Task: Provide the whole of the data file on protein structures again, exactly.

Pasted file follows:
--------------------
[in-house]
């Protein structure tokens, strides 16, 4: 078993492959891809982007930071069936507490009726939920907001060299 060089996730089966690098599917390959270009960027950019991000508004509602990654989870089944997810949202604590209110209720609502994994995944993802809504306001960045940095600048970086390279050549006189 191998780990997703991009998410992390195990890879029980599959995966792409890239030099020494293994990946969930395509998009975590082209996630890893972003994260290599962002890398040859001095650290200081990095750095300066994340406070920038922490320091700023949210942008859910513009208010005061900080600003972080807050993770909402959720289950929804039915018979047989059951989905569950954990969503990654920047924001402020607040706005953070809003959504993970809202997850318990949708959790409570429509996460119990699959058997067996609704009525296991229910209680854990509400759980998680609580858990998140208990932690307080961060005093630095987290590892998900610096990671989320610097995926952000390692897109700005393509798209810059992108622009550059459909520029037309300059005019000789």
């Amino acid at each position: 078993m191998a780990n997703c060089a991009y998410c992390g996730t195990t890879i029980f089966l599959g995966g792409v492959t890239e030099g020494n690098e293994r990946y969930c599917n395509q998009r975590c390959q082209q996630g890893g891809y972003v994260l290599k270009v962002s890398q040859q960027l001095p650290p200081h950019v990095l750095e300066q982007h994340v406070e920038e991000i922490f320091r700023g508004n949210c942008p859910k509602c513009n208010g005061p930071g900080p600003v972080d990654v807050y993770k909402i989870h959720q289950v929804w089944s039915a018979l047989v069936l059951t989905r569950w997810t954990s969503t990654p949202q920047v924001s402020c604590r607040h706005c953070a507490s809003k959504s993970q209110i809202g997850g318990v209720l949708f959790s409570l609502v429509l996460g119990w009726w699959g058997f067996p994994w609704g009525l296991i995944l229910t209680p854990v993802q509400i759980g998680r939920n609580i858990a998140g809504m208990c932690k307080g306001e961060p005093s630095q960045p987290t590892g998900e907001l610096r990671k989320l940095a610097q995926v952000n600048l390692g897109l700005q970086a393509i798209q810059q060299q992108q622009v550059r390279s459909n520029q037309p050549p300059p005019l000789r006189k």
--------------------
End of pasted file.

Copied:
[in-house]
């Protein structure tokens, strides 16, 4: 078993492959891809982007930071069936507490009726939920907001060299 060089996730089966690098599917390959270009960027950019991000508004509602990654989870089944997810949202604590209110209720609502994994995944993802809504306001960045940095600048970086390279050549006189 191998780990997703991009998410992390195990890879029980599959995966792409890239030099020494293994990946969930395509998009975590082209996630890893972003994260290599962002890398040859001095650290200081990095750095300066994340406070920038922490320091700023949210942008859910513009208010005061900080600003972080807050993770909402959720289950929804039915018979047989059951989905569950954990969503990654920047924001402020607040706005953070809003959504993970809202997850318990949708959790409570429509996460119990699959058997067996609704009525296991229910209680854990509400759980998680609580858990998140208990932690307080961060005093630095987290590892998900610096990671989320610097995926952000390692897109700005393509798209810059992108622009550059459909520029037309300059005019000789």
């Amino acid at each position: 078993m191998a780990n997703c060089a991009y998410c992390g996730t195990t890879i029980f089966l599959g995966g792409v492959t890239e030099g020494n690098e293994r990946y969930c599917n395509q998009r975590c390959q082209q996630g890893g891809y972003v994260l290599k270009v962002s890398q040859q960027l001095p650290p200081h950019v990095l750095e300066q982007h994340v406070e920038e991000i922490f320091r700023g508004n949210c942008p859910k509602c513009n208010g005061p930071g900080p600003v972080d990654v807050y993770k909402i989870h959720q289950v929804w089944s039915a018979l047989v069936l059951t989905r569950w997810t954990s969503t990654p949202q920047v924001s402020c604590r607040h706005c953070a507490s809003k959504s993970q209110i809202g997850g318990v209720l949708f959790s409570l609502v429509l996460g119990w009726w699959g058997f067996p994994w609704g009525l296991i995944l229910t209680p854990v993802q509400i759980g998680r939920n609580i858990a998140g809504m208990c932690k307080g306001e961060p005093s630095q960045p987290t590892g998900e907001l610096r990671k989320l940095a610097q995926v952000n600048l390692g897109l700005q970086a393509i798209q810059q060299q992108q622009v550059r390279s459909n520029q037309p050549p300059p005019l000789r006189k």